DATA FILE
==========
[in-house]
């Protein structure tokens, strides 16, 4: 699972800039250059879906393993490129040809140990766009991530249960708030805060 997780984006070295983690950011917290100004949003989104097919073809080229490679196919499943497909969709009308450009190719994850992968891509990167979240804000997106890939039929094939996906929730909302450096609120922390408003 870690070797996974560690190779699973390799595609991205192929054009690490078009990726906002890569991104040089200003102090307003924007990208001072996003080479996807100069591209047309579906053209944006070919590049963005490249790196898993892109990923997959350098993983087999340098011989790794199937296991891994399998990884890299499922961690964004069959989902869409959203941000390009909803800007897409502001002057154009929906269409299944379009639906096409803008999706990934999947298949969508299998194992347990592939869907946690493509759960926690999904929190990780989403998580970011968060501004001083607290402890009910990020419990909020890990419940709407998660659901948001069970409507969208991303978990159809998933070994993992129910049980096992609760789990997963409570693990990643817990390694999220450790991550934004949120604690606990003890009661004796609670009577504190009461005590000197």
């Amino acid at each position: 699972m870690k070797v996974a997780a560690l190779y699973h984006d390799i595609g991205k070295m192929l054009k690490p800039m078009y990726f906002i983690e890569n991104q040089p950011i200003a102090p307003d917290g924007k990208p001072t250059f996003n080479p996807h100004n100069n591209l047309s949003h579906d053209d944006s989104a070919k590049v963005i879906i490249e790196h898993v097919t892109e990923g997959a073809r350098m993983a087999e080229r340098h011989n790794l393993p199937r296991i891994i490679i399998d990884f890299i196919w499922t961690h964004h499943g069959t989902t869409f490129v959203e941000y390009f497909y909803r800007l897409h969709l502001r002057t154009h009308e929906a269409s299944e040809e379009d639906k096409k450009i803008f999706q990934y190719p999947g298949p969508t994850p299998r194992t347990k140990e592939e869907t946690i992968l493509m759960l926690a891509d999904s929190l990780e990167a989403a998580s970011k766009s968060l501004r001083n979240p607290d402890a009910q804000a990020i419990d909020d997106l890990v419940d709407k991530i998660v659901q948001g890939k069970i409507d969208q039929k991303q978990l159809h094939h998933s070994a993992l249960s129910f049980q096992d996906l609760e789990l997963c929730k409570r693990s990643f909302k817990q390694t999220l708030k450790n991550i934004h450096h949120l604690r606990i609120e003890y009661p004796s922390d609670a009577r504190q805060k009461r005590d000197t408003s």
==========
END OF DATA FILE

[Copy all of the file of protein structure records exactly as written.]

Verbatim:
[in-house]
């Protein structure tokens, strides 16, 4: 699972800039250059879906393993490129040809140990766009991530249960708030805060 997780984006070295983690950011917290100004949003989104097919073809080229490679196919499943497909969709009308450009190719994850992968891509990167979240804000997106890939039929094939996906929730909302450096609120922390408003 870690070797996974560690190779699973390799595609991205192929054009690490078009990726906002890569991104040089200003102090307003924007990208001072996003080479996807100069591209047309579906053209944006070919590049963005490249790196898993892109990923997959350098993983087999340098011989790794199937296991891994399998990884890299499922961690964004069959989902869409959203941000390009909803800007897409502001002057154009929906269409299944379009639906096409803008999706990934999947298949969508299998194992347990592939869907946690493509759960926690999904929190990780989403998580970011968060501004001083607290402890009910990020419990909020890990419940709407998660659901948001069970409507969208991303978990159809998933070994993992129910049980096992609760789990997963409570693990990643817990390694999220450790991550934004949120604690606990003890009661004796609670009577504190009461005590000197």
């Amino acid at each position: 699972m870690k070797v996974a997780a560690l190779y699973h984006d390799i595609g991205k070295m192929l054009k690490p800039m078009y990726f906002i983690e890569n991104q040089p950011i200003a102090p307003d917290g924007k990208p001072t250059f996003n080479p996807h100004n100069n591209l047309s949003h579906d053209d944006s989104a070919k590049v963005i879906i490249e790196h898993v097919t892109e990923g997959a073809r350098m993983a087999e080229r340098h011989n790794l393993p199937r296991i891994i490679i399998d990884f890299i196919w499922t961690h964004h499943g069959t989902t869409f490129v959203e941000y390009f497909y909803r800007l897409h969709l502001r002057t154009h009308e929906a269409s299944e040809e379009d639906k096409k450009i803008f999706q990934y190719p999947g298949p969508t994850p299998r194992t347990k140990e592939e869907t946690i992968l493509m759960l926690a891509d999904s929190l990780e990167a989403a998580s970011k766009s968060l501004r001083n979240p607290d402890a009910q804000a990020i419990d909020d997106l890990v419940d709407k991530i998660v659901q948001g890939k069970i409507d969208q039929k991303q978990l159809h094939h998933s070994a993992l249960s129910f049980q096992d996906l609760e789990l997963c929730k409570r693990s990643f909302k817990q390694t999220l708030k450790n991550i934004h450096h949120l604690r606990i609120e003890y009661p004796s922390d609670a009577r504190q805060k009461r005590d000197t408003s």